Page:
For the purposes of this test, I used the BVEK to heat 32 ounces of water from 60.7F to boiling point (212F) and the auto shut off of the unit. With an ambient temperature of 68F, the kettle started steaming (145F) around three minutes and reached 212F at 6 minutes 2 seconds. Not bad performance for a little 120volt kettle. Though, if you were using this in a professional environment, six minutes is quite a long stretch that could be mitigated by running multiple kettles constantly heating.

At Spro, we only serve 12 ounce brewed coffees. For these kinds of situations, how does the kettle perform with lower volumes of water? Typically, a 12 ounce coffee absorbs two ounces of water in the brew cycle. The next test involved heating 14 ounces of water (65.4F) to boiling, resulting in a time of two minutes and fifty-three seconds. Definitely this heating time is well within striking range of any brew cycle, roughly halving the 32 ounce time.

However, heating 14 ounces of water does not allow for cup preheating or hot rinsing of the paper filter. A twenty ounce sample of water (65.1F) took just under four minutes (3:57) to reach the boiling point.

The overall look of the handsome Bona Vita Kettle.

From an operational standpoint, there are a few more things to consider. If you're pulling your water from a hot water tank and using the kettle to stabilize temperature, then you'll experience much quicker heat times. Also, the test times here are run to the boiling point when the kettle's auto-shutoff feature kicks in. With a thermometer in hand, and the 200F goal, you should be able to shave off up to 30 seconds (or more) from the heat times.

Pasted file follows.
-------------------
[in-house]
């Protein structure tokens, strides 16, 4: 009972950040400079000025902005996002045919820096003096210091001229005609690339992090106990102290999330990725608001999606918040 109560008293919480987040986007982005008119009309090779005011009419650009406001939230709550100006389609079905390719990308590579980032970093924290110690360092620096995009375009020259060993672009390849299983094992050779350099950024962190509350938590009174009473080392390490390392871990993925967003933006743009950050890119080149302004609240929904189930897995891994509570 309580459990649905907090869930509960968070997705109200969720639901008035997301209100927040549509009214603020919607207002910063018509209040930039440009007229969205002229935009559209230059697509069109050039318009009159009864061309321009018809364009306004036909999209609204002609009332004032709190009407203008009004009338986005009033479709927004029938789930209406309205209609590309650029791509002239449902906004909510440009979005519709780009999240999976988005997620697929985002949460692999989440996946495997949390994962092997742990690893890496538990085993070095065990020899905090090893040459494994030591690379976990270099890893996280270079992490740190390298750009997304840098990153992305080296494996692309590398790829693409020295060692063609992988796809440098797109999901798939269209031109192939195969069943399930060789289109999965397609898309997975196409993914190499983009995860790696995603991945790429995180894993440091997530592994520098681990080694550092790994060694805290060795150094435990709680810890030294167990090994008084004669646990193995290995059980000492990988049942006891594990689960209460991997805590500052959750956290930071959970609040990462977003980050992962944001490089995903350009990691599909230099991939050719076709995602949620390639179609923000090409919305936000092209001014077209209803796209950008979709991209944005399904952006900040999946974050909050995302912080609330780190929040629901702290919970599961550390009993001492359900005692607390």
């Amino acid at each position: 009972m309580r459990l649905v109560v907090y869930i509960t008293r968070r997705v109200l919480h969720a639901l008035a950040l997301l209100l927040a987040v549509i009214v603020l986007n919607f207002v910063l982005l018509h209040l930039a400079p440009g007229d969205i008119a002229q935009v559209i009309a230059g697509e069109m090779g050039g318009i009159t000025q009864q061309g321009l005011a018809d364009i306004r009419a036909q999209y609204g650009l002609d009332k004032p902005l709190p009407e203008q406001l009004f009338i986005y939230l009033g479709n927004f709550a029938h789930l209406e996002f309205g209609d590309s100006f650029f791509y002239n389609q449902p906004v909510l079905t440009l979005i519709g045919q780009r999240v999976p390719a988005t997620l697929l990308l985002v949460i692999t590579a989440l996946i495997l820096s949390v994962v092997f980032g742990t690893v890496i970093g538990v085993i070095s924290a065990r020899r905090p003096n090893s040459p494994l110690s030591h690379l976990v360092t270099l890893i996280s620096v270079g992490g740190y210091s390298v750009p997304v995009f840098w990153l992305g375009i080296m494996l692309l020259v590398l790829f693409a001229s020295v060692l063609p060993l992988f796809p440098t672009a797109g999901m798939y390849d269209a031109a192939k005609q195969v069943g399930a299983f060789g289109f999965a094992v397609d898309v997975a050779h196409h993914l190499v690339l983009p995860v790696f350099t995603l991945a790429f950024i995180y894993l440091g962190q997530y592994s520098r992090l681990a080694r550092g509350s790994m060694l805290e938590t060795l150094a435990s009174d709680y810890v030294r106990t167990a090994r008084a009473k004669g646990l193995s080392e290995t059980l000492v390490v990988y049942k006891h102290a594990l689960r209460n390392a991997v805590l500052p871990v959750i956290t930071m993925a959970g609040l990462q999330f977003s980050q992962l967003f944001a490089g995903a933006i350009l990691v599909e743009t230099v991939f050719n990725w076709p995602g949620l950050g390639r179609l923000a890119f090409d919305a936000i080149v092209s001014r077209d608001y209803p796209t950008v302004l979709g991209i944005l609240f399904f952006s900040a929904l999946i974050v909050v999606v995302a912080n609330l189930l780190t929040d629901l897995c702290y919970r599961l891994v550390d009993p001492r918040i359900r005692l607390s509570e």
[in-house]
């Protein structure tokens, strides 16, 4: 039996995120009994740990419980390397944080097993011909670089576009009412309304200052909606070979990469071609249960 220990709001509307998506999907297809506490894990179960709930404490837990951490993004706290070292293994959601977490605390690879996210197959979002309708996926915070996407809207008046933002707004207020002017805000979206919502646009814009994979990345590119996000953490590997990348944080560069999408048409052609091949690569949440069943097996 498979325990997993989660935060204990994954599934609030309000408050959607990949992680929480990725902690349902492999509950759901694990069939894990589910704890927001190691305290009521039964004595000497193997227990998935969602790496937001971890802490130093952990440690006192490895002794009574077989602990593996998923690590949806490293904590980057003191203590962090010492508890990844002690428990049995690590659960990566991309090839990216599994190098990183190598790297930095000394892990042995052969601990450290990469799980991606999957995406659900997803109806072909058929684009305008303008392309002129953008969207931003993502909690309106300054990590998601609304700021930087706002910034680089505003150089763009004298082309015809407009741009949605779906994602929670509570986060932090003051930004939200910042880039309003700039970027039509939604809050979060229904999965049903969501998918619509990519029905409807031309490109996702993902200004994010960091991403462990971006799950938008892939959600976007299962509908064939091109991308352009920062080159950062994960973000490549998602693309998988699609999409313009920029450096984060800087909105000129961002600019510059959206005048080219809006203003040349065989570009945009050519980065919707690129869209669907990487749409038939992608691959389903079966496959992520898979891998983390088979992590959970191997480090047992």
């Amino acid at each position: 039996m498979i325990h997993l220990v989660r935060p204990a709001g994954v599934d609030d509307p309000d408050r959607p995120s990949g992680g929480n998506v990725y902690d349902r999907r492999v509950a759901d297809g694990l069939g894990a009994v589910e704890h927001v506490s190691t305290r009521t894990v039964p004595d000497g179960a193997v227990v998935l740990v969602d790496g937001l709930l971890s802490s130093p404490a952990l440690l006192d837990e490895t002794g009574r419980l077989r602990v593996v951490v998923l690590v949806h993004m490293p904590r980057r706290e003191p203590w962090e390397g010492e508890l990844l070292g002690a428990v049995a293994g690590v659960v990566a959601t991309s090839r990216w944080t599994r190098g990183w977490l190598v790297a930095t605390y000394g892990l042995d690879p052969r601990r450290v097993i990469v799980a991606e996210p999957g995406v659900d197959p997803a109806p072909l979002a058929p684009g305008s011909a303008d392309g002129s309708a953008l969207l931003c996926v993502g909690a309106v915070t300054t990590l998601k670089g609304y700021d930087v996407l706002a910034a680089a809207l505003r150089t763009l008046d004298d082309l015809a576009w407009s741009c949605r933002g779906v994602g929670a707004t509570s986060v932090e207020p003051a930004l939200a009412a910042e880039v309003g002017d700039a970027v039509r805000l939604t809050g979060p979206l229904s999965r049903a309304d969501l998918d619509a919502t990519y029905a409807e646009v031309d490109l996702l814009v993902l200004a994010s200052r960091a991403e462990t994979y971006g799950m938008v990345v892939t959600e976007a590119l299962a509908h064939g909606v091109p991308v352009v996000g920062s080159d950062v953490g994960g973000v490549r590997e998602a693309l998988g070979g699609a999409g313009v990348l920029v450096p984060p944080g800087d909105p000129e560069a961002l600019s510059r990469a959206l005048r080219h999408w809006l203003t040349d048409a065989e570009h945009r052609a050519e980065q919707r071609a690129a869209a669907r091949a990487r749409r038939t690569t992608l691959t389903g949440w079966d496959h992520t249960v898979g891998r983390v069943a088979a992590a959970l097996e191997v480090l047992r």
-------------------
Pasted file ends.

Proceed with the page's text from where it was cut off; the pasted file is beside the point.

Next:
While not as finely tapered as the Hario Buono kettle, the Bona Vita's taper provides for smooth pouring action, as well as fine stream control. Those of you used to the Buono will find the transition quite easy.

One concern that I do have with the Bona Vita is the bottom of the kettle and it's electrical contacts. Even though they are recessed and probably designed as best as possible to reduce shock, my concern is for use in wet and messy environments - especially those run by messy, disorganized baristas. Stray grounds may get into the contacts and muck things up, which is more reason for every barista to run a clean station.

Another potential problem, though a minor one, is the length of the electric cord. At 29 inches, it's plenty long for use on a kitchen counter or backbar, but if your electrical requirements require a bit of a run underneath the counter (as it is at Spro), you will need an extension cord.

In summary, the Bona Vita Electric Kettle is a winner. Either for the home user (excellent) or the professional coffee shop (very good). We will be stocking them at Spro and while they are simple on/off kettles, the next generation Todd promises me will have programmable temperature controls so that you can offer a variety of water temperatures for coffee or tea.